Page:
1 Small installation opt-out rule
From 2013 installations that emit less than 25 000 tonnes CO2 per year can be exempted from the emission trading scheme by the member states after consultation with the affected installations and providing the following conditions are met:
› equivalent measures are implemented so that equivalent reductions are achieved
› the installations are monitored to ensure that no more than 25 000 t CO2/year are emitted
› if more than 25 000 t CO2/year are emitted, the installation is re-included in the EU ETS and
› all information on the specified conditions are published
Currently, more than 80 % of the ceramics installations participating in emission trading in Germany fall under this small installation rule.
According to information from Germany’s Federal Ministry of the Environment (BMU), Germany intends to implement the small installation rule. According to the BMU, the details of the equivalent measures (energy management systems?) will be discussed with the affected groups, that is the ceramics industry too, from the beginning of 2011. The Federal Association of the German Brick and Tile Industry Regd. will initiate and present the industry’s standpoint in good time.
2 For all installations still participating in the EU ETS:
All installations that emit more than 25 000 tonnes CO2 per year, and also those that do not want to participate in the small installation rule, will remain in the emission trading scheme. The EU-wide cap from 2013 to 2020 will entail the following measures (»1).
From 2010, 1.74 % will be deducted each year from the annually allocated amount in 2010. The Cap in 2020 corresponds to an emission reduction of minus 21% in 2005.
2.1 Free allocation
Free allocation will be arranged uniformly Europe-wide on the basis of benchmarks. Allocation will be calculated per installation with the help of the following formula:
Allocation = BM x Production x CL x LR x WR (1)
BM = Benchmark
Production = average production in a base period
(2005 – 2008 is under discussion)
CL = carbon leakage factor
(0.8 in 2013 to be reduced in stages to 0.3 in 2020 or 1)
LR = linear reduction factor
(its application is currently under discussion)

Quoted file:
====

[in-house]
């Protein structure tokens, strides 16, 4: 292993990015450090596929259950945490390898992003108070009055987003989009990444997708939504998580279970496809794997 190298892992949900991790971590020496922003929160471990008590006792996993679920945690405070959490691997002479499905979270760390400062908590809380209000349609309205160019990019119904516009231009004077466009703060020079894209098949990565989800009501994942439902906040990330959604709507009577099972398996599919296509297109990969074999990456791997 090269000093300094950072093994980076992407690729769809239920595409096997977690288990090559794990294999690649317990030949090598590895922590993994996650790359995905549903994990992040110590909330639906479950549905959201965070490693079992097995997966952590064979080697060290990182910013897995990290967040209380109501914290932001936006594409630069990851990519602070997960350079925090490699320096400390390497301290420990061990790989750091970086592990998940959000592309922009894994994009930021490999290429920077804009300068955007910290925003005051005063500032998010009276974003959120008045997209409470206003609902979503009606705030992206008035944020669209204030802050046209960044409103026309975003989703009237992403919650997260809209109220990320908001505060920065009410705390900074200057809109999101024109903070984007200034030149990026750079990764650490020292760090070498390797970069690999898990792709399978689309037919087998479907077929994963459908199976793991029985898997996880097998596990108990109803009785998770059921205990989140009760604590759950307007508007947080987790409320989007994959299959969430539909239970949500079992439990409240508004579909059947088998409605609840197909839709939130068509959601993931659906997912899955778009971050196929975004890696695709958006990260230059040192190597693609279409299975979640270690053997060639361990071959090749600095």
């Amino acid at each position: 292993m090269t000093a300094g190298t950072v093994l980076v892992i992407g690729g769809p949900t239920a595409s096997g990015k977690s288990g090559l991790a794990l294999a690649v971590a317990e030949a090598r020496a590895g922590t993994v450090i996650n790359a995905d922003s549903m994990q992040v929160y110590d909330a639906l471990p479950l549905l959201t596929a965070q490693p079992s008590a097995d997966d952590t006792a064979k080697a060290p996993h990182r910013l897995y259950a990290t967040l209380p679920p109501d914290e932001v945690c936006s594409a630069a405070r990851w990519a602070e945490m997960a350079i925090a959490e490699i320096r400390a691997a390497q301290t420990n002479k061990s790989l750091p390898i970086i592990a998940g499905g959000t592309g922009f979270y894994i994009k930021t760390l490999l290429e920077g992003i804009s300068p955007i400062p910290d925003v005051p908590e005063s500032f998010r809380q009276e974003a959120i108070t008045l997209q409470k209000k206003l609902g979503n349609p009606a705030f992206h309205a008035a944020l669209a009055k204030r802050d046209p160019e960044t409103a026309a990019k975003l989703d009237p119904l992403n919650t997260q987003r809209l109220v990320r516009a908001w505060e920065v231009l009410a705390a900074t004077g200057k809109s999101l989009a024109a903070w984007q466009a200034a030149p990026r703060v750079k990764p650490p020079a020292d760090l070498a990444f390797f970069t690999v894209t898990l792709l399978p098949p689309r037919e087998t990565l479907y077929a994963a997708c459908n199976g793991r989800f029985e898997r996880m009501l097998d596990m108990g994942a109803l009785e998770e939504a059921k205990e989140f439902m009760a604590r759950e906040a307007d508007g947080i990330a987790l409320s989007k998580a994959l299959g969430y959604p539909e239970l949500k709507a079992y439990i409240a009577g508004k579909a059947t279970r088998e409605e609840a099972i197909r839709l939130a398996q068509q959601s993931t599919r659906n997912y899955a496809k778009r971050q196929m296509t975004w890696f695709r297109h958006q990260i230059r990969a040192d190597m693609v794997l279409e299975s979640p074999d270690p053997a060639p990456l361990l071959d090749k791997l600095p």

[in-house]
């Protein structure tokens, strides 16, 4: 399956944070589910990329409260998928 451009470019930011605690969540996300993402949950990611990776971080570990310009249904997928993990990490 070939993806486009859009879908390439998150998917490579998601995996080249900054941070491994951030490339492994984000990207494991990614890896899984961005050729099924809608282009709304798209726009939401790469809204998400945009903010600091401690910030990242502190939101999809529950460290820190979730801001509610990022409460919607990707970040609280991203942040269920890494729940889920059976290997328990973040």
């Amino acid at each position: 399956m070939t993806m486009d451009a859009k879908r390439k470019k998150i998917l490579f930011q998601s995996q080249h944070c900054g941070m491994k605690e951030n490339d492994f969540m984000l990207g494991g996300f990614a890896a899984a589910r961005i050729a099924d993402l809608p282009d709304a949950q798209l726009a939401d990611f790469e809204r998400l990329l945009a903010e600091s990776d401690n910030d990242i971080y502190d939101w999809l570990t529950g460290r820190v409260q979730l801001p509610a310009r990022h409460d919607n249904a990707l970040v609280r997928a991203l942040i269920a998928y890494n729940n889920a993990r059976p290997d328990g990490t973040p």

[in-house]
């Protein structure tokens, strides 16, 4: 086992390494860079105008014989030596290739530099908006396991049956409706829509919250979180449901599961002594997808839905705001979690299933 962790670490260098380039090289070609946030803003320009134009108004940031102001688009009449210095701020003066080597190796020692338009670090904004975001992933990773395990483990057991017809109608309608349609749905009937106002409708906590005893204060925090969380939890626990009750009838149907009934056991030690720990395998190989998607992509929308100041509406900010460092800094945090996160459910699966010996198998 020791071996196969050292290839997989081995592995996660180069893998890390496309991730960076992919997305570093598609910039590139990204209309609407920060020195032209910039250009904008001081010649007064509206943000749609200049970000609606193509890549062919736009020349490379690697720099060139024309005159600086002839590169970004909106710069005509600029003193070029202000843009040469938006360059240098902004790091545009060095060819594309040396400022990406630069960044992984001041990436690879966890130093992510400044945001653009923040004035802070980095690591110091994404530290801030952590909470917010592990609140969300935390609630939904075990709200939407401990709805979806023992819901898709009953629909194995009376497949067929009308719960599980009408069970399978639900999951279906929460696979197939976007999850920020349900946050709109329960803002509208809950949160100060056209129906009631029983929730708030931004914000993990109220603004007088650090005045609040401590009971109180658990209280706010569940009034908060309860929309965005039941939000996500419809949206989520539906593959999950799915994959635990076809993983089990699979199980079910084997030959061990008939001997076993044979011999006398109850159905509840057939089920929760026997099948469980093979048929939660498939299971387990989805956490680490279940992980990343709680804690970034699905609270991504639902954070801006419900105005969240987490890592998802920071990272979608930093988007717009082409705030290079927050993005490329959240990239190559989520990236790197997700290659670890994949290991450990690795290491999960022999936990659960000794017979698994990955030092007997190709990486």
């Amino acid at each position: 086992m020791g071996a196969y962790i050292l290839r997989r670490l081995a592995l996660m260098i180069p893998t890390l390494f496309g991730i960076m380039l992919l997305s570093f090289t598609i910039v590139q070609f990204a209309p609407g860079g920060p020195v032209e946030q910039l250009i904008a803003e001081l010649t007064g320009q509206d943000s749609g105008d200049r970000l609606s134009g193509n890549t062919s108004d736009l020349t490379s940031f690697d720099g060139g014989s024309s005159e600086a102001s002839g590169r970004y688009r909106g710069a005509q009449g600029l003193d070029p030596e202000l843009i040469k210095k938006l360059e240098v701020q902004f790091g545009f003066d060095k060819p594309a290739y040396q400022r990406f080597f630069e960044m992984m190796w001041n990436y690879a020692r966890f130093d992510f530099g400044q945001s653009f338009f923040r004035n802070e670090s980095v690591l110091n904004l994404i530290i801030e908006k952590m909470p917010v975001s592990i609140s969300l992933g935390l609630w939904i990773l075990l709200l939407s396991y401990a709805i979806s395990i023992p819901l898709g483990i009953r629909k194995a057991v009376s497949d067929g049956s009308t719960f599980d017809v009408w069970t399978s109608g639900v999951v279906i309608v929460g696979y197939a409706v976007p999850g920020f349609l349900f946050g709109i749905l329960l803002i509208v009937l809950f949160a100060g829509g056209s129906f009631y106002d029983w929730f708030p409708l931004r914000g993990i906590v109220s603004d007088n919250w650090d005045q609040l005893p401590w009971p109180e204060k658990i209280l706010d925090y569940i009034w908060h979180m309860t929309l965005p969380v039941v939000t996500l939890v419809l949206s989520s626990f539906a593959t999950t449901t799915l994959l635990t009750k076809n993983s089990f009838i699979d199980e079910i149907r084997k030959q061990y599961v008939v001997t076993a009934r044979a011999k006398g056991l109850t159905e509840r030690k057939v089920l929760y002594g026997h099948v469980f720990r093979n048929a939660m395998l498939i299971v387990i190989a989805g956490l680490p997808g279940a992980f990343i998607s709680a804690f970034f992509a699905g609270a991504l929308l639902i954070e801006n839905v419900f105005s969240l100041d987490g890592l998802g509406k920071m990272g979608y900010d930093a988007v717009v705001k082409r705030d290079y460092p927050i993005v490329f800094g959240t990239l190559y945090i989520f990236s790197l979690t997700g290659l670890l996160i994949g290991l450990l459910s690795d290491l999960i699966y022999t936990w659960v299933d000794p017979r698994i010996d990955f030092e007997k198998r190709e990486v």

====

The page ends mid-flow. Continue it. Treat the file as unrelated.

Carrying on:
WR = other reduction factor (if allocation > Cap)
The Europe-wide uniform benchmarks are drawn up in commitology proceedings, i.e. the Commission makes a proposal, which the Parliament and Council then consult on and generally approve. Contact partner for the Commission is Tiles and Bricks of Europe – the European Tile and Brickmaking Association; the Federal Association of the German Brick and Tile Industry Regd will be actively involved in the relevant committees. The benchmarks should represent the average of the Europe-wide best 10 % for each product in 2007 and 2008. As the database for this is not available, the Commission has arranged for a consortium of consultants to conduct a study for every industry. The study for ceramics was conducted by Ecofys (see: http://ec.europa.eu/environment/climat/emission/pdf/bm/BM%20study%20-%20Ceramics.pdf)
In this study five benchmarks are proposed for the clay brick and tile industry: heavy clay backing bricks, lightweight clay blocks, facing bricks, paving bricks and roof tiles. On the basis of the available data, only three benchmarks have been defined so far:
› 114 g/kg brick for backing bricks
› 133 g/kg brick for facing bricks
› 151 g/kg brick for roof tiles
The lobbying of the TBE European Clay Brick and Tile Association is now concentrating on improving the database. The TBE considers two benchmarks for backing bricks as inappropriate because very different backing bricks are produced across Europe and the process-related emissions vary widely in this product group. For this reason, in the view of the TBE, as a fall-back option, an energy efficiency benchmark (basis natural gas) should be applied. By 31.12.2010, the details of the benchmarks (how many, what level) should be defined.
2.3 Carbon leakage
At present, the clay brick and tile industry is not yet listed as being exposed to a significant risk of carbon leakage. The reason is that the required trade intensity with non-EU countries could not be established. Under pressure from the clay brick and tile industry, the clay brick and tile industry has now been explicitly mentioned in recital 16 of the Commission Decision on carbon leakage dated 24.12.2009 and the need for reassessment as soon as possible noted. The European Clay Brick and Tile Association TBE has now contracted the firm of consultants PriceWaterhouseCoopers to conduct a qualitative study. In this study, the consultants are to show how massive market distortions will result without carbon leakage listing. In addition, the study will explore the changed economic situation of the clay brick and tile industry since 2008. Finally, the situation in the fringe areas of Europe is to be investigated. With the help of this study, the clay brick and tile industry is to be put on the carbon leakage list in 2010 so that allocation can be performed with the carbon leakage factor 1 from 2013.
3 No result at Copenhagen
At the international climate protection conference in Copenhagen in December 2009, no Kyoto successor agreement could be approved. Now up to the expiry of the Kyoto Protocol at the end of 2012, work on such an agreement is to continue at full steam. For European emission trading this means that the minus 20 % goal (see figure) will not be increased to minus 30 % as planned. This would have resulted in further massive cuts in the allocation to the plant operators.